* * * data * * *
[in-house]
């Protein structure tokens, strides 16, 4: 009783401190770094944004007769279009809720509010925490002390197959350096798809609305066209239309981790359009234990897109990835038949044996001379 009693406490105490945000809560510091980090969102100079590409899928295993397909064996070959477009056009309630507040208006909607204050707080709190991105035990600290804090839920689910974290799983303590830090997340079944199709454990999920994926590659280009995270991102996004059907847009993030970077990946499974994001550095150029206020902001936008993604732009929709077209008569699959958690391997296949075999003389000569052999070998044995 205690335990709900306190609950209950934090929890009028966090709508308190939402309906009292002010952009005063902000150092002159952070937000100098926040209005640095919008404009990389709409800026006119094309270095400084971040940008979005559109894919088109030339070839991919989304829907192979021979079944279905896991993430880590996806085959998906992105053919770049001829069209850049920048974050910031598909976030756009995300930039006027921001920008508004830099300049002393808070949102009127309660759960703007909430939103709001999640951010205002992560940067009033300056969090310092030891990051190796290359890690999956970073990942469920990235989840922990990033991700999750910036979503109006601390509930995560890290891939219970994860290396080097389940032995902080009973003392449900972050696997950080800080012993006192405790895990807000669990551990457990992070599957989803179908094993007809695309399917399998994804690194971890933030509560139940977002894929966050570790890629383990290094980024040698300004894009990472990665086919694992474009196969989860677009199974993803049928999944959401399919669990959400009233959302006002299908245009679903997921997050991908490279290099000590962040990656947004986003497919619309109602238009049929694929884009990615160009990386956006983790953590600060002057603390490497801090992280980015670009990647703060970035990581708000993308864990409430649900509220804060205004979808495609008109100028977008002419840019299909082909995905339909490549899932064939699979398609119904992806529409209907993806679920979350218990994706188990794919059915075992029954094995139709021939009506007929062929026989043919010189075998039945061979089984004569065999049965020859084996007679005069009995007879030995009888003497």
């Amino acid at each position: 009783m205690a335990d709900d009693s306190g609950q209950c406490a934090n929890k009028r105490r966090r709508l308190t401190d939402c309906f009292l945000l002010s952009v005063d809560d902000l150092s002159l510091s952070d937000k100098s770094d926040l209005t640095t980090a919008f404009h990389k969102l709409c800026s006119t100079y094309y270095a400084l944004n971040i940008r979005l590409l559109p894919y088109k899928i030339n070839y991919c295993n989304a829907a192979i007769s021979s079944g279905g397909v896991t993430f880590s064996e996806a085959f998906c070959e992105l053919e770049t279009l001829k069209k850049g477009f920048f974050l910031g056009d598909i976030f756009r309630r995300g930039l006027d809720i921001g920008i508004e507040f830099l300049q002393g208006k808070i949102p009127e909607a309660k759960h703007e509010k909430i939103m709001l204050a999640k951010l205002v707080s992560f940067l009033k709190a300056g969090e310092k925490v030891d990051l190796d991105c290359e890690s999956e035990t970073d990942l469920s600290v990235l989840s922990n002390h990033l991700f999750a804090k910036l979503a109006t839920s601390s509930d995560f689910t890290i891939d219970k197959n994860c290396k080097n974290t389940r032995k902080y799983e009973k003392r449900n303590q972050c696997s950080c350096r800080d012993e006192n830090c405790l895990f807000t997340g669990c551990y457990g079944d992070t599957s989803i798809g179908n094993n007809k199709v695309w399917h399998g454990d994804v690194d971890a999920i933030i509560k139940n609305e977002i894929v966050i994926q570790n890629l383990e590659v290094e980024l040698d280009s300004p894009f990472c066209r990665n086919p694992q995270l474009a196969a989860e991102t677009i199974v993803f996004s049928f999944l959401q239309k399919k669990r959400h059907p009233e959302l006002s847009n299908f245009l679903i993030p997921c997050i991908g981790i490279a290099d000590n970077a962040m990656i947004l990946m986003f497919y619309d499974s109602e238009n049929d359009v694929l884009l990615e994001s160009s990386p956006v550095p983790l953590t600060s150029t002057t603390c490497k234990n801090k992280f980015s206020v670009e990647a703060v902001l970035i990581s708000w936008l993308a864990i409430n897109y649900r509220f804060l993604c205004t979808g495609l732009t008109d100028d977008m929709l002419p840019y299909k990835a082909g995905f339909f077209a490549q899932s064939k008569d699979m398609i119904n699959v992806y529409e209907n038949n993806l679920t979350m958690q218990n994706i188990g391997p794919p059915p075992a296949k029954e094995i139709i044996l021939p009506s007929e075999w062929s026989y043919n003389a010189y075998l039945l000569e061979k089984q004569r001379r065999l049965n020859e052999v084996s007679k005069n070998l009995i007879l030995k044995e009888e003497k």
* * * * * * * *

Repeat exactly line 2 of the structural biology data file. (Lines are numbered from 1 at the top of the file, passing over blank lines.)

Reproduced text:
């Protein structure tokens, strides 16, 4: 009783401190770094944004007769279009809720509010925490002390197959350096798809609305066209239309981790359009234990897109990835038949044996001379 009693406490105490945000809560510091980090969102100079590409899928295993397909064996070959477009056009309630507040208006909607204050707080709190991105035990600290804090839920689910974290799983303590830090997340079944199709454990999920994926590659280009995270991102996004059907847009993030970077990946499974994001550095150029206020902001936008993604732009929709077209008569699959958690391997296949075999003389000569052999070998044995 205690335990709900306190609950209950934090929890009028966090709508308190939402309906009292002010952009005063902000150092002159952070937000100098926040209005640095919008404009990389709409800026006119094309270095400084971040940008979005559109894919088109030339070839991919989304829907192979021979079944279905896991993430880590996806085959998906992105053919770049001829069209850049920048974050910031598909976030756009995300930039006027921001920008508004830099300049002393808070949102009127309660759960703007909430939103709001999640951010205002992560940067009033300056969090310092030891990051190796290359890690999956970073990942469920990235989840922990990033991700999750910036979503109006601390509930995560890290891939219970994860290396080097389940032995902080009973003392449900972050696997950080800080012993006192405790895990807000669990551990457990992070599957989803179908094993007809695309399917399998994804690194971890933030509560139940977002894929966050570790890629383990290094980024040698300004894009990472990665086919694992474009196969989860677009199974993803049928999944959401399919669990959400009233959302006002299908245009679903997921997050991908490279290099000590962040990656947004986003497919619309109602238009049929694929884009990615160009990386956006983790953590600060002057603390490497801090992280980015670009990647703060970035990581708000993308864990409430649900509220804060205004979808495609008109100028977008002419840019299909082909995905339909490549899932064939699979398609119904992806529409209907993806679920979350218990994706188990794919059915075992029954094995139709021939009506007929062929026989043919010189075998039945061979089984004569065999049965020859084996007679005069009995007879030995009888003497």